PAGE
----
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      Venice Hylo:  World War I and Interwar Period

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Introduction

Early Years

World War I and
Interwar Period

World War II
and After

Cultural Life

Pioneers

 
Year of the Coal Miner September 2003 - 2004

Page 1  |  2

Grain elevator and cattle stockyards in the agricultural community of Venice, Alberta.  Photo courtesy of the Bonifacio family.'In 1917, an official came to the community to see about obligatory military service but, because the men were busy on the land, they were exempted.  They were assisted in their work by the provision of a wood saw through funding from the Italian Society.  Tony Bonifacio, in his unpublished history Venice Alberta 1914:  The Pioneers and Others That Lived There, notes that, in the early years, many farmers qualified for a $500 loan from the government to purchase cattle.   

The Macor brothers went to the Crowsnest area to work in the coal mines.  Photo courtesy of the Bonifacio family.After World War I, many changes took place in the settlement.  Most of the men were single and slowly began to abandon their homesteads.  Some went to the coal mines, others to the railroads Michetti Sawmill, Mile 101 and still others ventured to other parts of Canada never to be seen or heard from again.  As many left the colony, there were others who came and filed on homesteads that members of the original colony had abandoned.  Angelo Guerra, Angelo Deangeli, Frank Rycroft, Luigi Catalani and a few others came to Venice while Paul Michetti and others arrived in Hylo.  The Joe Michetti family arrived in Hylo in 1917, while Luigi Fabbro came from the mines in British Columbia and took over the homestead abandoned earlier by Angelo Deangeli.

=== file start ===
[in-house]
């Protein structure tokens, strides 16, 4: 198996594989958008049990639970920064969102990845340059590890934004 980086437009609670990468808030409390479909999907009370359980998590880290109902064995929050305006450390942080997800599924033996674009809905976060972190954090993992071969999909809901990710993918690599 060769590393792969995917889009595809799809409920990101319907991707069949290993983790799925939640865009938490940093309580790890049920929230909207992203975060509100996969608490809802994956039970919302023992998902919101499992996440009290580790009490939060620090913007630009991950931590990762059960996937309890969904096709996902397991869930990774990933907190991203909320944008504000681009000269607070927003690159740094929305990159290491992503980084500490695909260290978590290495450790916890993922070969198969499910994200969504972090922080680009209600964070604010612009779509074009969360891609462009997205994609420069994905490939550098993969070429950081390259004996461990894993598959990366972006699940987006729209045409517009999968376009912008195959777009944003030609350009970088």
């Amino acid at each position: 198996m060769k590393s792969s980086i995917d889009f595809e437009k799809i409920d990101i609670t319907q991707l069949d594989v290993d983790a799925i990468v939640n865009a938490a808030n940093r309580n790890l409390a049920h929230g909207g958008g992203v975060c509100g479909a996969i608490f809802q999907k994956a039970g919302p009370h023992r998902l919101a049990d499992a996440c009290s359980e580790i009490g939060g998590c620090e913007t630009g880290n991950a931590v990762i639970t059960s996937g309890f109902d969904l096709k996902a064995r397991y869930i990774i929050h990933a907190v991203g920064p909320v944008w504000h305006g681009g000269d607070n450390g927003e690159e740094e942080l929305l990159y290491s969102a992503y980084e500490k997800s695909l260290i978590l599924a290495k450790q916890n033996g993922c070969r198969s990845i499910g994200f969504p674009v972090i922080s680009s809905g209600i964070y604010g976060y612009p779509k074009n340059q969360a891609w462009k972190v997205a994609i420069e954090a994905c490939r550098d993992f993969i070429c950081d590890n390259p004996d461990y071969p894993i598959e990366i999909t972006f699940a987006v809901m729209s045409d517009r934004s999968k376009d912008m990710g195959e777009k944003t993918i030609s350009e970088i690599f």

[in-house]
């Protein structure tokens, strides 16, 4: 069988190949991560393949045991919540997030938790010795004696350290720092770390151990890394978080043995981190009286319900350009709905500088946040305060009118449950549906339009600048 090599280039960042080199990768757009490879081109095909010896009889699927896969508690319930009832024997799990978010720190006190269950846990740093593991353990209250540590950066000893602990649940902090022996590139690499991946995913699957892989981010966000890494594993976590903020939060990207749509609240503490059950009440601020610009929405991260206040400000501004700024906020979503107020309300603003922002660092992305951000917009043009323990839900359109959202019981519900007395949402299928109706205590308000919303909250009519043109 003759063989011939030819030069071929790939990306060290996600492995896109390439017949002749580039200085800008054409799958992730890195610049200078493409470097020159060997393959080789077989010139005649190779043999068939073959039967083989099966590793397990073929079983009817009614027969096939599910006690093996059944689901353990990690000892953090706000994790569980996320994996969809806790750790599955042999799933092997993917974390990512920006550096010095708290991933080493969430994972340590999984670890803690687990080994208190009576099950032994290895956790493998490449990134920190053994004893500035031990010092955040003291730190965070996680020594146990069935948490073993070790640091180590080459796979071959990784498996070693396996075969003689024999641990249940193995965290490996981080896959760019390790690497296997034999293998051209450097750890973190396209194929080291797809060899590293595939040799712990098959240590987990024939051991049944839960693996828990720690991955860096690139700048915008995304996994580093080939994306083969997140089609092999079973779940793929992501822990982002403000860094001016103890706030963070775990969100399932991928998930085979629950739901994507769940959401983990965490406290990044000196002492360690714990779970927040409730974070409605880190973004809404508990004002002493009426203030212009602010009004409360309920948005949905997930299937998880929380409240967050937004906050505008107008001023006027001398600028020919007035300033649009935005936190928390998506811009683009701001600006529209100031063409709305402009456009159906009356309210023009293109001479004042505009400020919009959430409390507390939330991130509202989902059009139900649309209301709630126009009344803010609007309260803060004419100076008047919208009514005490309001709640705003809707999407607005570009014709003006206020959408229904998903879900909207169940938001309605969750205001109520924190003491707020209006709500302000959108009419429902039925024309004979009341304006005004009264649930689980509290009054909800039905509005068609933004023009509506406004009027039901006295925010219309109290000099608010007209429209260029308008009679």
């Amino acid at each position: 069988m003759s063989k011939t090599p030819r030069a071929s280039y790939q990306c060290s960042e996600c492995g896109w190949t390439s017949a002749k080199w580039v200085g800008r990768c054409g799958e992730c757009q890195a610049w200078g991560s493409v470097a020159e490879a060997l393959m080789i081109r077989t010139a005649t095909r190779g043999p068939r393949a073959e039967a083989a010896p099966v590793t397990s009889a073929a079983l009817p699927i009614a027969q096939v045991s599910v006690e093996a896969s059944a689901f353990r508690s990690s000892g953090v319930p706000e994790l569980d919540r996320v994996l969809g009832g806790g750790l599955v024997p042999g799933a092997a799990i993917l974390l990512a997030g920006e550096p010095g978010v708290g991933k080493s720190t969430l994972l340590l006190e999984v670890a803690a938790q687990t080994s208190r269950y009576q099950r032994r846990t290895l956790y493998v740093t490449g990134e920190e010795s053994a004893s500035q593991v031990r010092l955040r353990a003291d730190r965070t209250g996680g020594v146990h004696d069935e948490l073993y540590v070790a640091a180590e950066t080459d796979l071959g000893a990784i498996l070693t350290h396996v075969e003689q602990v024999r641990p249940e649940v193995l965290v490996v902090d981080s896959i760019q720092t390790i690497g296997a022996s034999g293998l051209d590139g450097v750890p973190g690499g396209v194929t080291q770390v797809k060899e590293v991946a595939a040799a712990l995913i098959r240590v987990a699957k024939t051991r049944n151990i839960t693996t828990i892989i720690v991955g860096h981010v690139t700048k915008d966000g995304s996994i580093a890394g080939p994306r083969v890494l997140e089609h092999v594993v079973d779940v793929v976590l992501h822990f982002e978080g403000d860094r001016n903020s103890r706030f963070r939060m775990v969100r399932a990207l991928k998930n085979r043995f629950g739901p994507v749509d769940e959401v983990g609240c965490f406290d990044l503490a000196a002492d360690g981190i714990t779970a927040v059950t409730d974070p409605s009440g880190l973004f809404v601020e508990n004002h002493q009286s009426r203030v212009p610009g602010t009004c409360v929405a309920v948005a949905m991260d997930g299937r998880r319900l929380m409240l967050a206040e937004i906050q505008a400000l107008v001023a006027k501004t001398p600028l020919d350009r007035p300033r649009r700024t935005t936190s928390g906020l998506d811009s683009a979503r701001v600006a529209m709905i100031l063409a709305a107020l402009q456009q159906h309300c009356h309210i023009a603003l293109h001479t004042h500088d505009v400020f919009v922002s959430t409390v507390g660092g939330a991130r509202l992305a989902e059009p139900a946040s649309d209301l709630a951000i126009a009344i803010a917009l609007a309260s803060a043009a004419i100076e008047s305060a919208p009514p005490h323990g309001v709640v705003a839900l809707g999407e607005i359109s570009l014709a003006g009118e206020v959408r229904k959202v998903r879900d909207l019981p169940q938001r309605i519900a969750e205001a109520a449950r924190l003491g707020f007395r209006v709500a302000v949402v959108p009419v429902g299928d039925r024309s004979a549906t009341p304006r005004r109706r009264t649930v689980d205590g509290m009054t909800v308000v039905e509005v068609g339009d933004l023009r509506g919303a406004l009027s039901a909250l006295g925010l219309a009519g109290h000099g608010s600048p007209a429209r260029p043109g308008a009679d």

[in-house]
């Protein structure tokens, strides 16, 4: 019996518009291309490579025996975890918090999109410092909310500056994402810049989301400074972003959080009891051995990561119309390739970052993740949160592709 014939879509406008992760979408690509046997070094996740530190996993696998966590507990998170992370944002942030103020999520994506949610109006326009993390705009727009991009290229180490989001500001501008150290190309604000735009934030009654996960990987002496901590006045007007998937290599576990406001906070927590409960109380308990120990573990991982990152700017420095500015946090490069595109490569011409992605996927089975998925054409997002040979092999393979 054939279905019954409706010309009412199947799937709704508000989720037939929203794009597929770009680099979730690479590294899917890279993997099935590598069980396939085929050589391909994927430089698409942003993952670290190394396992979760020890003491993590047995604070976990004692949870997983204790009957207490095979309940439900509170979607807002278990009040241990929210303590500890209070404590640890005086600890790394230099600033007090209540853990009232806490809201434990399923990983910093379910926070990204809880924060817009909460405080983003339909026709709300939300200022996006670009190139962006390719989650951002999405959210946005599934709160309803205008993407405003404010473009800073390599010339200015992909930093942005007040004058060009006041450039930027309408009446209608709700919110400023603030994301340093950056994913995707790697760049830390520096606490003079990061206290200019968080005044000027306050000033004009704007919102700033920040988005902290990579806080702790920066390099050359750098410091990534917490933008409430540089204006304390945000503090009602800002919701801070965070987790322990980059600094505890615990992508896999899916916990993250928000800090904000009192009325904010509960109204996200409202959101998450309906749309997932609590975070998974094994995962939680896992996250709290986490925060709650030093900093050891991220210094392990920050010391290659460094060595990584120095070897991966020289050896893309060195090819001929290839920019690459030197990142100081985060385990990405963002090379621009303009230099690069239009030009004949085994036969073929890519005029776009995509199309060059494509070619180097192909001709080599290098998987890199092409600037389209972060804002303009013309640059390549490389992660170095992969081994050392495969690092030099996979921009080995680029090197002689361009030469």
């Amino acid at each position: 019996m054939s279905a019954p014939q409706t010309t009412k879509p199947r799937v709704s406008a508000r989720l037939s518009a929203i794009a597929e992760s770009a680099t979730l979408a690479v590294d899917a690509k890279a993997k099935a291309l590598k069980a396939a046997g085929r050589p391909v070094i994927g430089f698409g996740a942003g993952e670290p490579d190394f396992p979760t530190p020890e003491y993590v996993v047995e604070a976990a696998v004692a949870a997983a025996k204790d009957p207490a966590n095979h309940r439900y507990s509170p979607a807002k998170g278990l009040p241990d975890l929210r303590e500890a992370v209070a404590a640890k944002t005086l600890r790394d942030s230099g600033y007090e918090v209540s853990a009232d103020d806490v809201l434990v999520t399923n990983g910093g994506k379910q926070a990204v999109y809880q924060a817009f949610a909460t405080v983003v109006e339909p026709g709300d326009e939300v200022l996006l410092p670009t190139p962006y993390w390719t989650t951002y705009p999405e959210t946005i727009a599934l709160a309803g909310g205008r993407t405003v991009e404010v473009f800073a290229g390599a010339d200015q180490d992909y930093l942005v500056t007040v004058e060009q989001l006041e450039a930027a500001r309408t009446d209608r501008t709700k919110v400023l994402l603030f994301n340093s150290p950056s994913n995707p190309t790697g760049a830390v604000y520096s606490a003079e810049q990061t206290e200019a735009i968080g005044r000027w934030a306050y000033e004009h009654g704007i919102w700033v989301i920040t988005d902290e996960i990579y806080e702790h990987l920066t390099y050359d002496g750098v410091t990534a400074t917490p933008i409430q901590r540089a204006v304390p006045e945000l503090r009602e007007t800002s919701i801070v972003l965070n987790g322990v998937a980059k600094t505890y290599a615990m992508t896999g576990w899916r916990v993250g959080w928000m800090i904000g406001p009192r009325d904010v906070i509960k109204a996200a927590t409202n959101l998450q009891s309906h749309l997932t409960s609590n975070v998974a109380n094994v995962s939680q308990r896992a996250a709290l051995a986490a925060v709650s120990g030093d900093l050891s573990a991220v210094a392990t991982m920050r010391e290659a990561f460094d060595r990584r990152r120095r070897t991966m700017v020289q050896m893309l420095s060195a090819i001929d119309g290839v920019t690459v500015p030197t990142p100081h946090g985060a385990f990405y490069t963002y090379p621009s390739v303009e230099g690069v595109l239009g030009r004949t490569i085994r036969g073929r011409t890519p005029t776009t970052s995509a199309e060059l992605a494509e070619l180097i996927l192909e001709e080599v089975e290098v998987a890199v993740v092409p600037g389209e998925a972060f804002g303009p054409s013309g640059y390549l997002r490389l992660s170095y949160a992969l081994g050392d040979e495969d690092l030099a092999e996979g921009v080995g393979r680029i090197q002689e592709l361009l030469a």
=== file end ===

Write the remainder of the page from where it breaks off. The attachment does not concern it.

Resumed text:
Luigi and Albina Fabbro working hard on their Venice homestead.Conditions were tough and these pioneers had to struggle to make a living.  They had to live in primitive log houses without modern conveniences for many years and the women did a lot of work, raising children without the assistance of doctors.  Lucia Bonifacio and Annie Biollo served as midwives for many years. Faith, hope and determination was their spirit. 

Remains of McArthur Lumber Camp after the 1919 fire.In 1919, a devastating fire swept through the Hylo area fueled by the debris from the local logging operations and fanned by gale winds.  Fortunately, residents of Hylo and Venice escaped the fire as the fire did not engulf their homes.  One good thing the fire did was help to clear the land in the region, but it also spelled the end of logging in the region.

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